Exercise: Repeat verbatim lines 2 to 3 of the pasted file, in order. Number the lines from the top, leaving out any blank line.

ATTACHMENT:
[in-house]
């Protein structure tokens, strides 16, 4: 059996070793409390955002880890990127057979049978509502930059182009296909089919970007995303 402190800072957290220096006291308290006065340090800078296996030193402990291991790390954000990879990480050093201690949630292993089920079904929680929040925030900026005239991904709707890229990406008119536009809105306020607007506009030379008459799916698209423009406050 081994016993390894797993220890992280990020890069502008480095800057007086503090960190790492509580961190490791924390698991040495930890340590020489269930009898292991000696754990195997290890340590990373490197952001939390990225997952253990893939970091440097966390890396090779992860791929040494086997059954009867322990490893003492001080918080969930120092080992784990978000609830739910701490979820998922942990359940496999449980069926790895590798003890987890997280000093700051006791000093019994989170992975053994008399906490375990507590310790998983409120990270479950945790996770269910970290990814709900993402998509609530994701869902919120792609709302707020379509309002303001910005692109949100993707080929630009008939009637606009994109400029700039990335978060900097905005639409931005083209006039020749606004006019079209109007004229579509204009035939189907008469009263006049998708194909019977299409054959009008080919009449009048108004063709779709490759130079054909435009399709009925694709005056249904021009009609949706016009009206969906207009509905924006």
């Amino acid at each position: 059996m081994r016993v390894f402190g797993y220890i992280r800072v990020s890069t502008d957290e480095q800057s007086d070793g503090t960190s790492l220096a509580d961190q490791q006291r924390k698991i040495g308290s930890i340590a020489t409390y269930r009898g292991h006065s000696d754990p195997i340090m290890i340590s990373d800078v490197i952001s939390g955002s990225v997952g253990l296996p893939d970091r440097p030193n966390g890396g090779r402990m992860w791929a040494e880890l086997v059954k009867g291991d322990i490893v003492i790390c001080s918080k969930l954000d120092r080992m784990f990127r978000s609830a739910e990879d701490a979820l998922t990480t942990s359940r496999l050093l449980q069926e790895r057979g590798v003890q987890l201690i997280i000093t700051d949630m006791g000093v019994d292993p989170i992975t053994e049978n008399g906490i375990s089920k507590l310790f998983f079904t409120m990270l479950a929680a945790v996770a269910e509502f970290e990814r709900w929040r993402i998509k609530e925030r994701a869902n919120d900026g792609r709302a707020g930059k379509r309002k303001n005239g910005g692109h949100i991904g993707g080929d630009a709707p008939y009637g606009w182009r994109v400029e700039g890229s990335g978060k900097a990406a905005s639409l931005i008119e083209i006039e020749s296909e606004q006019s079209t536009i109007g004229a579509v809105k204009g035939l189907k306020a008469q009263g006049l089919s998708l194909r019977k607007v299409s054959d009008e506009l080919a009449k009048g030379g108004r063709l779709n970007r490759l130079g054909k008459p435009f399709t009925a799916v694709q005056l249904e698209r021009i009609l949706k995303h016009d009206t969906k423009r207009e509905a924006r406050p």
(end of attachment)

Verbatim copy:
């Protein structure tokens, strides 16, 4: 059996070793409390955002880890990127057979049978509502930059182009296909089919970007995303 402190800072957290220096006291308290006065340090800078296996030193402990291991790390954000990879990480050093201690949630292993089920079904929680929040925030900026005239991904709707890229990406008119536009809105306020607007506009030379008459799916698209423009406050 081994016993390894797993220890992280990020890069502008480095800057007086503090960190790492509580961190490791924390698991040495930890340590020489269930009898292991000696754990195997290890340590990373490197952001939390990225997952253990893939970091440097966390890396090779992860791929040494086997059954009867322990490893003492001080918080969930120092080992784990978000609830739910701490979820998922942990359940496999449980069926790895590798003890987890997280000093700051006791000093019994989170992975053994008399906490375990507590310790998983409120990270479950945790996770269910970290990814709900993402998509609530994701869902919120792609709302707020379509309002303001910005692109949100993707080929630009008939009637606009994109400029700039990335978060900097905005639409931005083209006039020749606004006019079209109007004229579509204009035939189907008469009263006049998708194909019977299409054959009008080919009449009048108004063709779709490759130079054909435009399709009925694709005056249904021009009609949706016009009206969906207009509905924006």
């Amino acid at each position: 059996m081994r016993v390894f402190g797993y220890i992280r800072v990020s890069t502008d957290e480095q800057s007086d070793g503090t960190s790492l220096a509580d961190q490791q006291r924390k698991i040495g308290s930890i340590a020489t409390y269930r009898g292991h006065s000696d754990p195997i340090m290890i340590s990373d800078v490197i952001s939390g955002s990225v997952g253990l296996p893939d970091r440097p030193n966390g890396g090779r402990m992860w791929a040494e880890l086997v059954k009867g291991d322990i490893v003492i790390c001080s918080k969930l954000d120092r080992m784990f990127r978000s609830a739910e990879d701490a979820l998922t990480t942990s359940r496999l050093l449980q069926e790895r057979g590798v003890q987890l201690i997280i000093t700051d949630m006791g000093v019994d292993p989170i992975t053994e049978n008399g906490i375990s089920k507590l310790f998983f079904t409120m990270l479950a929680a945790v996770a269910e509502f970290e990814r709900w929040r993402i998509k609530e925030r994701a869902n919120d900026g792609r709302a707020g930059k379509r309002k303001n005239g910005g692109h949100i991904g993707g080929d630009a709707p008939y009637g606009w182009r994109v400029e700039g890229s990335g978060k900097a990406a905005s639409l931005i008119e083209i006039e020749s296909e606004q006019s079209t536009i109007g004229a579509v809105k204009g035939l189907k306020a008469q009263g006049l089919s998708l194909r019977k607007v299409s054959d009008e506009l080919a009449k009048g030379g108004r063709l779709n970007r490759l130079g054909k008459p435009f399709t009925a799916v694709q005056l249904e698209r021009i009609l949706k995303h016009d009206t969906k423009r207009e509905a924006r406050p």